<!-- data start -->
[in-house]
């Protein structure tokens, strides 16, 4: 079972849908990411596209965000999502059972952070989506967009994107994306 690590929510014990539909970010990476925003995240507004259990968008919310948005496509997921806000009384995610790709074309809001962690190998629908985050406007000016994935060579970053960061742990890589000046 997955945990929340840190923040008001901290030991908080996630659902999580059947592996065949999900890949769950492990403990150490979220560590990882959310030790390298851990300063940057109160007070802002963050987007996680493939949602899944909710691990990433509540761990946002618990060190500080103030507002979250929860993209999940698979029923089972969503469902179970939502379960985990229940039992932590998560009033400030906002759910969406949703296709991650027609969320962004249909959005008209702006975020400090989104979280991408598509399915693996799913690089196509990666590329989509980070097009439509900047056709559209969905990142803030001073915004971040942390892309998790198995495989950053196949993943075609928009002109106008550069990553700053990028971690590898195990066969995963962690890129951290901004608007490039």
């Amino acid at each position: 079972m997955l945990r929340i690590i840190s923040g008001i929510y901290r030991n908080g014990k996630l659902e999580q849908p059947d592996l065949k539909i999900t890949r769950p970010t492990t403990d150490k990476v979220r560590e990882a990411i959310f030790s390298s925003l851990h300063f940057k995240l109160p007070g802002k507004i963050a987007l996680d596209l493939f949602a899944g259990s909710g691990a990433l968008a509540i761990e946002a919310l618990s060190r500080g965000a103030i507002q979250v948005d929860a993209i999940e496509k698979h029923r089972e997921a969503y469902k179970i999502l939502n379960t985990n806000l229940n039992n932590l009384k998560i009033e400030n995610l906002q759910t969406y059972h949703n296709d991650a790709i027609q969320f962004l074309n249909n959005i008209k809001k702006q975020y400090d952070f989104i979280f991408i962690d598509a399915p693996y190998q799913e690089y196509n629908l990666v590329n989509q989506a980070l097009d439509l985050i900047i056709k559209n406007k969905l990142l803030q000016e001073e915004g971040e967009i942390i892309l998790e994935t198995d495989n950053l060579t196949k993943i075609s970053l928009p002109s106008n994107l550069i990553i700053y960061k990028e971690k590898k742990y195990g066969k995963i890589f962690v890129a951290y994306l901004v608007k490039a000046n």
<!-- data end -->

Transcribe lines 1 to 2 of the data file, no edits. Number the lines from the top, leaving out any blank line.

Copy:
[in-house]
């Protein structure tokens, strides 16, 4: 079972849908990411596209965000999502059972952070989506967009994107994306 690590929510014990539909970010990476925003995240507004259990968008919310948005496509997921806000009384995610790709074309809001962690190998629908985050406007000016994935060579970053960061742990890589000046 997955945990929340840190923040008001901290030991908080996630659902999580059947592996065949999900890949769950492990403990150490979220560590990882959310030790390298851990300063940057109160007070802002963050987007996680493939949602899944909710691990990433509540761990946002618990060190500080103030507002979250929860993209999940698979029923089972969503469902179970939502379960985990229940039992932590998560009033400030906002759910969406949703296709991650027609969320962004249909959005008209702006975020400090989104979280991408598509399915693996799913690089196509990666590329989509980070097009439509900047056709559209969905990142803030001073915004971040942390892309998790198995495989950053196949993943075609928009002109106008550069990553700053990028971690590898195990066969995963962690890129951290901004608007490039």